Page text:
The Woz: Yeah, like skunk works.  But you have to be a large enough company that you can afford a little side project going on.  It has to be very secretive.  They’re working on their own and they are not really responsible to anyone but themselves and get some really brilliant people to be in there.  For innovation, a lot of companies worry about, we got to keep turning the crank that brings in the money for our companies.  We’ve got to keep things rolling the way they are and we’ve got to have engineers improving things and keeping up with the changes in the market and our competition and we have to handle marketing and sales as well…but the real disruptions don’t come about necessarily that way.  It’s hard to say “oh we are going to divert some of our resources to look at doing whole things differently” and saying “even though we invented this technology and we really understand it and we know how to use it, it really needs to change”.  There might be a different way that is a lot easier and we don’t have to do as much thinking.  You don’t want to give that up.  I’ve been at companies where the existing company culture gets in the way of evolution and innovation.  Hewlett Packard calculators, handheld scientific calculators was a good example.  The only reason they used what was called reverse polish notation, a strange type of mathematics known to computer scientists, they thought it would make us more powerful.  We are using computer science.  The only reason they did it was they didn’t have enough memory on the chips in those days to program natural form mathematic formulas the way we are taught in school.  So of course when Texas Instruments came out with a calculator that used normal mathematics, we laughed at it and said it’s a toy. They won’t be able to do the complicated calculations because every kid in seventh grade is taught to write the equations that way.  Actually it was an easier improvement where you didn’t have to think and manage how you were going to solve the problem, like you did on the HP calculators.  But nobody saw it.  You need a skill.  You’re taught a skill and you’re good at it you don’t want to give it up and say something is better.  So you miss things, especially when they are easier.  Then you say what a relief I don’t have to think about this anymore.  It’s just there and it works.  You don’t want to give it up when you’re in the position of having the skill.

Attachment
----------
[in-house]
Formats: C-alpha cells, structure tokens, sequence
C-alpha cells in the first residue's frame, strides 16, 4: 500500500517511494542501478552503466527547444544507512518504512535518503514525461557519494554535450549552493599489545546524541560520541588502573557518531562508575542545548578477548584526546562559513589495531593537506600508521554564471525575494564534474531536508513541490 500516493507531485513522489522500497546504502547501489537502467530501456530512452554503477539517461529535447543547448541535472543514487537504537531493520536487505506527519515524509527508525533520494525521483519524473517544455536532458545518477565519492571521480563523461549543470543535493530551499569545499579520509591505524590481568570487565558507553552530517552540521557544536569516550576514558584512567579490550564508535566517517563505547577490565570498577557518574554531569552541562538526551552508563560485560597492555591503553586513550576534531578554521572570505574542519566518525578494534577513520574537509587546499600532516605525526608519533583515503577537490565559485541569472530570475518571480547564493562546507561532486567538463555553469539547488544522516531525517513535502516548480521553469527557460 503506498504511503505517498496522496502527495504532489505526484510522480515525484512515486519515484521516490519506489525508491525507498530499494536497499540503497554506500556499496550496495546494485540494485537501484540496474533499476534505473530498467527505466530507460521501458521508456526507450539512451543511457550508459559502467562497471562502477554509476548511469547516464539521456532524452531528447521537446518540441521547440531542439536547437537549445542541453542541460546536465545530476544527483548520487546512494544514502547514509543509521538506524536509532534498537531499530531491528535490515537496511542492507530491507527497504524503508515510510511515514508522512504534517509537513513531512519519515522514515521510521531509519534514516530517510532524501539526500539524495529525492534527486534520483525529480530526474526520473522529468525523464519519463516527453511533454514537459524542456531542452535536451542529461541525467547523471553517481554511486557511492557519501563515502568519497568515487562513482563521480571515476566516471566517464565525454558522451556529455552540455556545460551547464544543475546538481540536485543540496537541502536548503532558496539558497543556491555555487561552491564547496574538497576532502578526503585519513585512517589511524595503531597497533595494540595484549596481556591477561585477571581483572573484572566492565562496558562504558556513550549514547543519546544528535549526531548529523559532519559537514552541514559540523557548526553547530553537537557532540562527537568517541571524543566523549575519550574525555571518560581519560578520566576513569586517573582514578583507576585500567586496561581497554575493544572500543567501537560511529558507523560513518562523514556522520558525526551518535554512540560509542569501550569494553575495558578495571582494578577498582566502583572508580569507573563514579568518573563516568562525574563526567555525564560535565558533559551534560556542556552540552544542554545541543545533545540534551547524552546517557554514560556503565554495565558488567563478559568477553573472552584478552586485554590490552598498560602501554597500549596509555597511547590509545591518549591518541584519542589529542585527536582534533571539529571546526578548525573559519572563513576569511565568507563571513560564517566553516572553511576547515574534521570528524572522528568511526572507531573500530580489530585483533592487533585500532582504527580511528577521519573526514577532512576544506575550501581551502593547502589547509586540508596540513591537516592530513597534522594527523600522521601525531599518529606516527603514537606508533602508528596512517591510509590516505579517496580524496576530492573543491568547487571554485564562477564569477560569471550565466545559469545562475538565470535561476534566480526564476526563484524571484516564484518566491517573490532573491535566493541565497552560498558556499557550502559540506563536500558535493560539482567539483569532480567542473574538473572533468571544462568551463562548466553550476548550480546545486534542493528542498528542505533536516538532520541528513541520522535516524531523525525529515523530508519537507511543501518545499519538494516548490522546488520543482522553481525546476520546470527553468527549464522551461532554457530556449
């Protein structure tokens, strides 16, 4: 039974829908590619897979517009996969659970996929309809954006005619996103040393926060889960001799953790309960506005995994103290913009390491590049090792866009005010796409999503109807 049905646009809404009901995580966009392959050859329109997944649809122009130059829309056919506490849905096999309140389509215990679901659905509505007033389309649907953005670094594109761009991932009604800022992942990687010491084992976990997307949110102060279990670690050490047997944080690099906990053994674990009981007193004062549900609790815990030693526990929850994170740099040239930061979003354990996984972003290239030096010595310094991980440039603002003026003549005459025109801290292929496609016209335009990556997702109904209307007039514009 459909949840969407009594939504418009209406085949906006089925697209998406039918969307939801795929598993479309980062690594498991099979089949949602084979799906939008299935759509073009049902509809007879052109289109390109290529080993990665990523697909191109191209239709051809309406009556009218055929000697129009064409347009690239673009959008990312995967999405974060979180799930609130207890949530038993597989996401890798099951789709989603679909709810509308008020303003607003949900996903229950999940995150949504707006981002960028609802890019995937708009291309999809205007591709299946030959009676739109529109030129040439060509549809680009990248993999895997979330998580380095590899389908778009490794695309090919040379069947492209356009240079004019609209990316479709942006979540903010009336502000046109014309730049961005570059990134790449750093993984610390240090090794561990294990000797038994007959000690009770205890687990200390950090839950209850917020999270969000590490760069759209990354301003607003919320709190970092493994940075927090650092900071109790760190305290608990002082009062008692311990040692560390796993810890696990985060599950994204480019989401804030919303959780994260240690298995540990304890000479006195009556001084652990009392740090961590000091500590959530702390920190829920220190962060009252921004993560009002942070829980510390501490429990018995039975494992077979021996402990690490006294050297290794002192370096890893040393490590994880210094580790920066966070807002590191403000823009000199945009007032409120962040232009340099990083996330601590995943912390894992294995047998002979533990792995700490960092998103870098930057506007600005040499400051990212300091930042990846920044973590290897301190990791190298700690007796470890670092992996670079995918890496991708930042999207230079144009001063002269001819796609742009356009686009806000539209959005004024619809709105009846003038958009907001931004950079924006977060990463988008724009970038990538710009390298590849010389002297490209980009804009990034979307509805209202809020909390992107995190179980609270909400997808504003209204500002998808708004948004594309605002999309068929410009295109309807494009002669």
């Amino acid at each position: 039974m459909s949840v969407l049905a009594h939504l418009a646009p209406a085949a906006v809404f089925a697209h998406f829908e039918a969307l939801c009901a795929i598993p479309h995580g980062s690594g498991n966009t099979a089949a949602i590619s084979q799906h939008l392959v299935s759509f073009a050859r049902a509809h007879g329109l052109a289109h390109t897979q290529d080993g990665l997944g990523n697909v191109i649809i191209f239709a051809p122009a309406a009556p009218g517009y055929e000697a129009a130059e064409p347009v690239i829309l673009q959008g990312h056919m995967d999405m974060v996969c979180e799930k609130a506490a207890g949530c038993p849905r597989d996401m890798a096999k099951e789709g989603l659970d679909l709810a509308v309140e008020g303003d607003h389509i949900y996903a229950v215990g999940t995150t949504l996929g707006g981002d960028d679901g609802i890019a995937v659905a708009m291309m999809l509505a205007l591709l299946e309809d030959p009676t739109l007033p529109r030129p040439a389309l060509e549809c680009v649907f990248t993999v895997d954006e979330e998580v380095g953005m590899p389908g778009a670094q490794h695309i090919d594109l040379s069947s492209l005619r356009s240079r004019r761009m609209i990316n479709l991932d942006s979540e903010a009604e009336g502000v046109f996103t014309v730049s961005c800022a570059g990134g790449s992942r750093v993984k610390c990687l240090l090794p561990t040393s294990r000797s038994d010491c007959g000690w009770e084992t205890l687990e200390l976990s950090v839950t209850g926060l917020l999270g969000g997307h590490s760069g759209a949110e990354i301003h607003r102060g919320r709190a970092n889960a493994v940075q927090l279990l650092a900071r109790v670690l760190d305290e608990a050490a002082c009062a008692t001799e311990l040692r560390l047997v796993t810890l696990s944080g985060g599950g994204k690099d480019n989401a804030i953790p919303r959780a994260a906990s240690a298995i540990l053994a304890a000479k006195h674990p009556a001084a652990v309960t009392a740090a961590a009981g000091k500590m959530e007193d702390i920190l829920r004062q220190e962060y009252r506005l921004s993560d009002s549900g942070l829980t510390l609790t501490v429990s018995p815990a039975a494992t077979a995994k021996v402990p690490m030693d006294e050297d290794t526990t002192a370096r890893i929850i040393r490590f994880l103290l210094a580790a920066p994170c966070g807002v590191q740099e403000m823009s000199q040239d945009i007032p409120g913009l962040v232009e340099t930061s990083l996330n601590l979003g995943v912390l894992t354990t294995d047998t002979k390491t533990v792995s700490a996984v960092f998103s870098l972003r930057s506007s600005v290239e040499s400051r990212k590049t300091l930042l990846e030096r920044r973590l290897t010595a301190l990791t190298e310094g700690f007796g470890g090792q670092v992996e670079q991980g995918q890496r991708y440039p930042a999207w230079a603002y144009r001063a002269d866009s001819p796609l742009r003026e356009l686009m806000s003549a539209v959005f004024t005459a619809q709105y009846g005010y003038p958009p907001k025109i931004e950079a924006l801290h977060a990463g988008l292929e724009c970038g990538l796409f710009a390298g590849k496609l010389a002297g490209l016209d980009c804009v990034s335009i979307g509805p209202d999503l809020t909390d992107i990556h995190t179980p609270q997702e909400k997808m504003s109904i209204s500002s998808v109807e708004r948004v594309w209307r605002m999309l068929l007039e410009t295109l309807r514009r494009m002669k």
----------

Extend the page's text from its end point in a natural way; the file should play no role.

Lance: Right, right.  Well let’s go down that path of these handheld devices and data mobility.  So there are many folks that are in this audience who have to manage their IT organization at enterprise or suggest solutions for IT and you’ve got this environment of bring your own device.  A lot of data mobility.  Now, folks we have been traveling together for many years and I have to tell you that if you get in line with the Woz…in the security line…get in front of him.  Because when he brings out his bags of toys that he plays with, you’re going to be waiting.  I’m telling you he has enough electronics equal to the ten people that are behind him.  Why don’t you give the folks an idea of what you carry along day to day because I know you are a gadget guy but a lot of it is very useful.